One thing that I've been wondering about: so this was officially approved by Westlake, but now that he's passed away, do you guys think it will lead to Cooke being slaveishly faithful in the other adaptations? I mean it's sort of a tough weight to bear...
post #30 of 50
Quote:
Originally Posted by DanielRoffle View Post
One thing that I've been wondering about: so this was officially approved by Westlake, but now that he's passed away, do you guys think it will lead to Cooke being slaveishly faithful in the other adaptations? I mean it's sort of a tough weight to bear...
One could argue that Cooke has chosen not to be slavishly faithful, considering that he changed the ending to The Hunter.

I don't imagine The Score or Slayground would be tough to adapt. Neither book has chunks of back story to be gotten out of the way, both are action and visual-oriented, cleanly told with straightforward characters and situations. This is probably why both were optioned to be made into motion pictures (with Westlake himself writing several drafts of the former in the mid-60s). The only problem I see with The Score is that Cooke will probably have to agonize over the 'look' of Alan Grofield, considering how important that character is to the Stark novels and the fans.

The Outfit could be a toughie, though. Parker is out of the novel for a large section while his associates (some of whom become semi-regulars in the series) knock off various syndicate operations. The John Flynn/Robert Duvall film adaptation got around this by having the Parker character hit the syndicate targets himself. That might end up being Cooke's approach as well.
post #31 of 50
I wonder if the plastic surgery from the Man with the Getaway Face that's getting squeezed into The Outfit will give Parker a better look. It's grown on me a little, but it still doesn't quite seem right.

I liked the changed ending. Not as good as the ending in the novel (or Point Blank) but I liked it better than both of the endings to Payback. Bug I guess that's not saying much...
post #32 of 50
Quote:
Originally Posted by Malmordo View Post
One could argue that Cooke has chosen not to be slavishly faithful, considering that he changed the ending to The Hunter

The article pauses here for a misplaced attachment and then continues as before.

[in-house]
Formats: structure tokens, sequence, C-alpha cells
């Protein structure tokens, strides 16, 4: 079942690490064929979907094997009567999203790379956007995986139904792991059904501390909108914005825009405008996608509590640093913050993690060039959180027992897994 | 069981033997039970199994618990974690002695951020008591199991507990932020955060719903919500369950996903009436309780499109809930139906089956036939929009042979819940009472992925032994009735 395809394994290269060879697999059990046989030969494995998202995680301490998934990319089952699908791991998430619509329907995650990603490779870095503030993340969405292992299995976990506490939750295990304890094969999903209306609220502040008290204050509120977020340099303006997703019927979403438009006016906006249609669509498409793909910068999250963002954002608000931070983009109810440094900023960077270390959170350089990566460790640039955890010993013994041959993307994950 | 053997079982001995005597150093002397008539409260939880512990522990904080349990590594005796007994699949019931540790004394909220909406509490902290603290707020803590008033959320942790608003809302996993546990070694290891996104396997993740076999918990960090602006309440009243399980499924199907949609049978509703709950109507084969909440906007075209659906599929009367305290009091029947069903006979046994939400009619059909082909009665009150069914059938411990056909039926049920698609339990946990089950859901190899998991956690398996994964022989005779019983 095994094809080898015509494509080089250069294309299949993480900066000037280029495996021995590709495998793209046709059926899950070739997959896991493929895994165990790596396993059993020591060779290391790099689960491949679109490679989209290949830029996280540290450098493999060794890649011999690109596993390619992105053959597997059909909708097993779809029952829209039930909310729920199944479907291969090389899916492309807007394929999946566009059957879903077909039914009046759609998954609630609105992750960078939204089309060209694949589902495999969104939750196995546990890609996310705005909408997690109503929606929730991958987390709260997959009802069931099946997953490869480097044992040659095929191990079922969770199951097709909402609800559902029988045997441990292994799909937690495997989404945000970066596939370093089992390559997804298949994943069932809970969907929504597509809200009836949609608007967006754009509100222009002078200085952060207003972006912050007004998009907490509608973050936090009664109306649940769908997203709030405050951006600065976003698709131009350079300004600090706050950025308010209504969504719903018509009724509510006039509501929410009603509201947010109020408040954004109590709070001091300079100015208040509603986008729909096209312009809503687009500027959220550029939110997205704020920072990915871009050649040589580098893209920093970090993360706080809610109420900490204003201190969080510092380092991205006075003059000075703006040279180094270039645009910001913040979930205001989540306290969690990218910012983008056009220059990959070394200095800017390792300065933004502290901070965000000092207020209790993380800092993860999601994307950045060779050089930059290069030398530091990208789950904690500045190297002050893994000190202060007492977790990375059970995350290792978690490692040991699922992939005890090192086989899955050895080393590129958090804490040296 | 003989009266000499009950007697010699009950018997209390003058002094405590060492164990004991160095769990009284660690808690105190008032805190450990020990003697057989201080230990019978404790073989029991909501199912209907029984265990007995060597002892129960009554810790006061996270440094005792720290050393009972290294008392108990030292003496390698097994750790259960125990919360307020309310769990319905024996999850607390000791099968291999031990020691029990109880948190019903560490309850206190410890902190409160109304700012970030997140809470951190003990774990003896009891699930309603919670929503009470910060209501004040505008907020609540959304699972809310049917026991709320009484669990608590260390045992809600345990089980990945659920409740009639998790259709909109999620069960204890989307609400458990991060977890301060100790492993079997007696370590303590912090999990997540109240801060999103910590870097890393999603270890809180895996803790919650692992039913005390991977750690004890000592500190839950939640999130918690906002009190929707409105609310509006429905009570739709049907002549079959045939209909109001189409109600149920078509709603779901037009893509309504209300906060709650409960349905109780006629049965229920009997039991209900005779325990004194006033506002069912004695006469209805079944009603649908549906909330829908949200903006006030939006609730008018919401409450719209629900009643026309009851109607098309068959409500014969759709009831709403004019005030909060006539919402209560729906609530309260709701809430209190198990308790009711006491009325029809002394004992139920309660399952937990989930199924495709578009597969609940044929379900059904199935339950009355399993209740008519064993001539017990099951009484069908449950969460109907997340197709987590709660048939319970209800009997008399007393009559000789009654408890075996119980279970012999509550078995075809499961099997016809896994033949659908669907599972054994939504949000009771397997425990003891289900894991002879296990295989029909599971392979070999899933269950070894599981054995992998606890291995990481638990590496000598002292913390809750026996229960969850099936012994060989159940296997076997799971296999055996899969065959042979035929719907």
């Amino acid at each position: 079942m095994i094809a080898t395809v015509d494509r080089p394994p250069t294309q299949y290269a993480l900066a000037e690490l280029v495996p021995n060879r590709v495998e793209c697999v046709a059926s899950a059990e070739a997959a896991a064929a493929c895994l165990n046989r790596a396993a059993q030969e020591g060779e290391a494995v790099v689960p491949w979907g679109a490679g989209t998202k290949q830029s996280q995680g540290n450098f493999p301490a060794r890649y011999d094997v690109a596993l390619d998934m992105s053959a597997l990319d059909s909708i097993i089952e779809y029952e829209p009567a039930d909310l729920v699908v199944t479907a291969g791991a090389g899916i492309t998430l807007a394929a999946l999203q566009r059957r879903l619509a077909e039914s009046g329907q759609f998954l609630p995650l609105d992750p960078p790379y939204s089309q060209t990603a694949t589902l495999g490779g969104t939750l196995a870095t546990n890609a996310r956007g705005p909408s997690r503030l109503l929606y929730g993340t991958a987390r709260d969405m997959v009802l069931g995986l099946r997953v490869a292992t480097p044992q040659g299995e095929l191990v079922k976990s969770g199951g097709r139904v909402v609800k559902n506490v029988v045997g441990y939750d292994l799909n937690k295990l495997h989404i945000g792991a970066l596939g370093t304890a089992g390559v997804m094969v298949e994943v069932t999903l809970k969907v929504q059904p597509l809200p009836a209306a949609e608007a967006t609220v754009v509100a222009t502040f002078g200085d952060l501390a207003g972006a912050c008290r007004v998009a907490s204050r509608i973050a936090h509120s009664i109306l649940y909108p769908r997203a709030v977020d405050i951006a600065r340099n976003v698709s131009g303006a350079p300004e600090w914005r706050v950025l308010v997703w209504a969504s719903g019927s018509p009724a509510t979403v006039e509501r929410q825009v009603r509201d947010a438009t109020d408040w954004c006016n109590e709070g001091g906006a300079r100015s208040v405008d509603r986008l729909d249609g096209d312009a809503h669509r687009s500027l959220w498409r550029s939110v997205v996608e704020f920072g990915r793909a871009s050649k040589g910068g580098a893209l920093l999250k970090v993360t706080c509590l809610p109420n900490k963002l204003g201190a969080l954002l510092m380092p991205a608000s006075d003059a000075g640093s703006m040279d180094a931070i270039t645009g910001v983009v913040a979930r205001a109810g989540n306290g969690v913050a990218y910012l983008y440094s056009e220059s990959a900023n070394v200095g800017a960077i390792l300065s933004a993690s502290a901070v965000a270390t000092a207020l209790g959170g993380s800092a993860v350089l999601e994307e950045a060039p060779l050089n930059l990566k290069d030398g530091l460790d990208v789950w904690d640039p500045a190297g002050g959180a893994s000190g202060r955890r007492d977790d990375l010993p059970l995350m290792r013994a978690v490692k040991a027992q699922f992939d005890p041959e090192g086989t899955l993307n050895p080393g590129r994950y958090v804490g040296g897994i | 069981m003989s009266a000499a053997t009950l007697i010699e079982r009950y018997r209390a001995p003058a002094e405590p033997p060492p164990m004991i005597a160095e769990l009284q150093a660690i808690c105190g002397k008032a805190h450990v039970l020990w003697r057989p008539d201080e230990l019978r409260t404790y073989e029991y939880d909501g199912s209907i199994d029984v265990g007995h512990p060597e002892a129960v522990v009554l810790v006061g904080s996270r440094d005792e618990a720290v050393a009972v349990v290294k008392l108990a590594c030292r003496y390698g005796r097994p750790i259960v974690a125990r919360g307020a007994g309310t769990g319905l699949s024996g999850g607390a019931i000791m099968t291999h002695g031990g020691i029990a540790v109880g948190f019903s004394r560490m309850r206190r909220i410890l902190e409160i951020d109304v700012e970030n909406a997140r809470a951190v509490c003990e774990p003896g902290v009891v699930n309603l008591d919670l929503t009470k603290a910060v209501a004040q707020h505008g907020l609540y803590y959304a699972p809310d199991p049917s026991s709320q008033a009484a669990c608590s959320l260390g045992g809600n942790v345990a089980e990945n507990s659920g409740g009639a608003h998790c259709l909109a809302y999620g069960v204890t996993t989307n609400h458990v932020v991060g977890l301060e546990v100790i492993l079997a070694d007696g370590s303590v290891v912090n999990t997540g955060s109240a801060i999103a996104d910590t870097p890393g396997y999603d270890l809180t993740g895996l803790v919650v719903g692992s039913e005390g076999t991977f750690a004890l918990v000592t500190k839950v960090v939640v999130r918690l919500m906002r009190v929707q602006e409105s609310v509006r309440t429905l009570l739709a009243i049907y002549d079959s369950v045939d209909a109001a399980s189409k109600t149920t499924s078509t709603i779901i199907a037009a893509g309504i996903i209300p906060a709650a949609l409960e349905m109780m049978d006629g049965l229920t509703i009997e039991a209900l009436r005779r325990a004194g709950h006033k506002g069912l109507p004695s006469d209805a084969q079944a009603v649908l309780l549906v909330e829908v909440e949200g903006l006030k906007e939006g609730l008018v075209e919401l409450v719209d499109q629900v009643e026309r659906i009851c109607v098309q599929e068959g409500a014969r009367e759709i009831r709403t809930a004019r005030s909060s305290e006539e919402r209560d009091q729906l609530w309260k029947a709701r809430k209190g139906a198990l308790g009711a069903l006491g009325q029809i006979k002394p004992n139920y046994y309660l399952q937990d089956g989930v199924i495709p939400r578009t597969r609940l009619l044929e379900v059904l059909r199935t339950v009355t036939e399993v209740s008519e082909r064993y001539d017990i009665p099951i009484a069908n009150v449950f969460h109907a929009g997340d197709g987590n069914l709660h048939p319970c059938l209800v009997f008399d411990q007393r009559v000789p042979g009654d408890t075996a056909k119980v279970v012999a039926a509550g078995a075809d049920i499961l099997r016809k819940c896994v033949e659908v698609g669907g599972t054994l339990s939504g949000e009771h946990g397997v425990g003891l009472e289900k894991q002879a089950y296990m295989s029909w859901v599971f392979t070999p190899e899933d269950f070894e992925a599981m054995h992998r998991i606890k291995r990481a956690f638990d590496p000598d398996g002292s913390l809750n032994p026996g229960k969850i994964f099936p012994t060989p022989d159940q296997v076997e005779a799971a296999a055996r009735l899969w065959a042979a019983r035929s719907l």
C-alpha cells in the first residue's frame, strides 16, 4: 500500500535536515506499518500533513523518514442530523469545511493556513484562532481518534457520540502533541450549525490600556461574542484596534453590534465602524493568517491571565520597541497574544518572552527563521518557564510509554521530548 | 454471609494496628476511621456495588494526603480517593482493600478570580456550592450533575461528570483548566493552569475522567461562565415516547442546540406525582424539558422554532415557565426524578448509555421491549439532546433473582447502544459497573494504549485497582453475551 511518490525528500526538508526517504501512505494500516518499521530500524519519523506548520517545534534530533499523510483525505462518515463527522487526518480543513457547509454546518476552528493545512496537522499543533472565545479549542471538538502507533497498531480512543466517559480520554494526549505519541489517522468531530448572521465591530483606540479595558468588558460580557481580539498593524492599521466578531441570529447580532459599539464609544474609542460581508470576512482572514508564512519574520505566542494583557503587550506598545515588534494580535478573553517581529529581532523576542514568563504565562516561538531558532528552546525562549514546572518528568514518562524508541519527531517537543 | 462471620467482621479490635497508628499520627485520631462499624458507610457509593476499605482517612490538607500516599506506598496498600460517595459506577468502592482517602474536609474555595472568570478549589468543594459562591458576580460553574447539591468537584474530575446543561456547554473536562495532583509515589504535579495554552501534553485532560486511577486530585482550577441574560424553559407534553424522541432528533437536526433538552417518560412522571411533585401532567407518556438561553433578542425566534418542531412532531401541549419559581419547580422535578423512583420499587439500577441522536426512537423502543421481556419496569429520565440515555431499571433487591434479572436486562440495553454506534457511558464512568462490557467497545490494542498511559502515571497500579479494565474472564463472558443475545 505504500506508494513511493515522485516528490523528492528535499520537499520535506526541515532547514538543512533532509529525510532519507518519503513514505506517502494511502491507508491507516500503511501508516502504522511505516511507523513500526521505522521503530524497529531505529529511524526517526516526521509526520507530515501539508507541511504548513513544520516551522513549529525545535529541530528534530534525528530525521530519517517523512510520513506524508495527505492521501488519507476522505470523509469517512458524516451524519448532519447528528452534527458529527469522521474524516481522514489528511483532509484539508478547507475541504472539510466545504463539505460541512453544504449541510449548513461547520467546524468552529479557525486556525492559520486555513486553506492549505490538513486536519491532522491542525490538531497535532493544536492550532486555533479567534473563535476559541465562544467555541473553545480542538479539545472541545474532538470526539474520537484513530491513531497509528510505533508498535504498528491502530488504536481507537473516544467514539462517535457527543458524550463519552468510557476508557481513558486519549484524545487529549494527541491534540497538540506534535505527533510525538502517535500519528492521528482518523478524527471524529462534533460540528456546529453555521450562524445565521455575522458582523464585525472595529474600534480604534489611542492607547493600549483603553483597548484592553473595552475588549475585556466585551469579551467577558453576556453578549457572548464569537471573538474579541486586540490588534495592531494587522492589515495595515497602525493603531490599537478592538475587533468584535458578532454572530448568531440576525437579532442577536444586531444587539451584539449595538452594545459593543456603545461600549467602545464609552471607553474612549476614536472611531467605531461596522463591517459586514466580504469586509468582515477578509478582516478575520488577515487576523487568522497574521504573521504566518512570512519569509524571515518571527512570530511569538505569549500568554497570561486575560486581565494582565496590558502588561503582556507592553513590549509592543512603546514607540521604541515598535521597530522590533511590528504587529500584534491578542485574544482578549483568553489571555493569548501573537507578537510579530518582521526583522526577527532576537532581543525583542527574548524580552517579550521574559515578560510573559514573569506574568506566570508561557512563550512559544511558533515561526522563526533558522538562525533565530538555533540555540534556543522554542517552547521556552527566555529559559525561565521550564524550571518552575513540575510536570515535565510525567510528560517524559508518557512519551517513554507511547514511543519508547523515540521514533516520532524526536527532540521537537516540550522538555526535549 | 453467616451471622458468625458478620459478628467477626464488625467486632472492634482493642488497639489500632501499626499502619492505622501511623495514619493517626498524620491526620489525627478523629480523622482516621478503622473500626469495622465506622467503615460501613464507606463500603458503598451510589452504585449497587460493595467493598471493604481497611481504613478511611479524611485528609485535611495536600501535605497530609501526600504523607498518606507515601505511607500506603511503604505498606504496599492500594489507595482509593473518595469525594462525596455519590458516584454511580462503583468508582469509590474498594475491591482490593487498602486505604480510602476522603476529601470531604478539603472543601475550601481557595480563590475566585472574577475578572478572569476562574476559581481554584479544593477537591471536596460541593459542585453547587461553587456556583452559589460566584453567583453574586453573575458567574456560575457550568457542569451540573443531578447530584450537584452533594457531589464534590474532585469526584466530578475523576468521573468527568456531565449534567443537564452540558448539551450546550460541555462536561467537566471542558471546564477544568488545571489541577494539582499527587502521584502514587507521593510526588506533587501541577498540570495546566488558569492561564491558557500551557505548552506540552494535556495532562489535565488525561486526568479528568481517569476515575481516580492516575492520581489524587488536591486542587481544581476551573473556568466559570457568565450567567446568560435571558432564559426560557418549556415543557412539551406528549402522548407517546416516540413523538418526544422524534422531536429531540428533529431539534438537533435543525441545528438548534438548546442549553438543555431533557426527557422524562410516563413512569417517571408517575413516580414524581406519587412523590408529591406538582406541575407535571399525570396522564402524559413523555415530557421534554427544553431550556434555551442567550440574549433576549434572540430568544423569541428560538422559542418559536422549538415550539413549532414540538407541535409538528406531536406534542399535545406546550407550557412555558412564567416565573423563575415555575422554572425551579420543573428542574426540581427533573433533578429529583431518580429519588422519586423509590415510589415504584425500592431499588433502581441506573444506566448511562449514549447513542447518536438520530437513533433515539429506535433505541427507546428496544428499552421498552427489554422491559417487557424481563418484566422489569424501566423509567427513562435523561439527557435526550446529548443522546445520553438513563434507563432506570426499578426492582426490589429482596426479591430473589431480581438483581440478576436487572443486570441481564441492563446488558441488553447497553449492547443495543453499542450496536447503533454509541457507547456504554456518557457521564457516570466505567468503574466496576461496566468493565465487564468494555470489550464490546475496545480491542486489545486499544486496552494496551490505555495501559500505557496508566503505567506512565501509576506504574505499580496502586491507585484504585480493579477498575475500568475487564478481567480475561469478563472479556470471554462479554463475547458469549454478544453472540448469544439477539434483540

Well yeah, but in that case Westlake was still alive to give his ok.
post #33 of 50
The Man with the Getaway Face is now available. Parker's plastic surgery gave Cooke another chance to get the face right, and looks to me like he did:

http://goodcomics.comicbookresources...8/Parker-2.jpg

Review: http://goodcomics.comicbookresources...ace-rambo-3-5/

The Outfit is up for pre-order at Amazon.
post #34 of 50
Good news: The Man with the Getaway Face is only $2 at your local comic shop.

Bad news: Cooke only covers half the novel.
post #35 of 50
Quote:
Originally Posted by Malmordo View Post
The Man with the Getaway Face is now available. Parker's plastic surgery gave Cooke another chance to get the face right, and looks to me like he did:

http://goodcomics.comicbookresources...8/Parker-2.jpg
I'm actually a little disturbed about how closely that resembles my imagined version of the character.

Only half? Is he breaking Getaway into two parts, or did he just pick and choose which parts to include? Either way, for two bucks, I'll pick it up.
post #36 of 50
Quote:
Originally Posted by Parker View Post
I'm actually a little disturbed about how closely that resembles my imagined version of the character.
Time to change your avatar.

Quote:
Originally Posted by Parker View Post
Only half? Is he breaking Getaway into two parts, or did he just pick and choose which parts to include?
The latter. He eliminated Dr. Adler's murder, dim-bulb Stubbs' hunt for the killer, Parker's hunt for Stubbs ... basically, the second half of the novel. What we're left with is a routine heist thriller.

Oh well. Two bucks, and it looks nice on my bookshelf.
post #37 of 50
Thread Starter 
I'll have to pick up this $2 deal.

I watched THE OUTFIT, recorded off TCM, last night, and that was pretty cool. Joe Don Baker and Robert Duvall vs. The Outfit. Haven't read the book, but I'll be buying Darwyn's version.

Speaking of, Cooke's gonna be here for DragonCon next week. I plan to get my copy of THE HUNTER signed. Anyone ever gotten a sketch done by the guy at a show/con?

Any questions I should ask him?
post #38 of 50

.


Edited by Agentsands77 - 6/4/16 at 2:48pm
post #39 of 50
Thread Starter 
I got to speak to Darwyn for a few minutes at DCon. A very nice man. He was not sketching this weekend, but gladly signed anything you brought. The first time I passed by, I only had Tim Sale's SOLO book, in which Darwyn had written a story. He signed the cover for me, and I told him I'd be back Sunday with THE HUNTER.

After I'd recovered it from a friend, I did just that, and he was enthusiastic about marking it for me: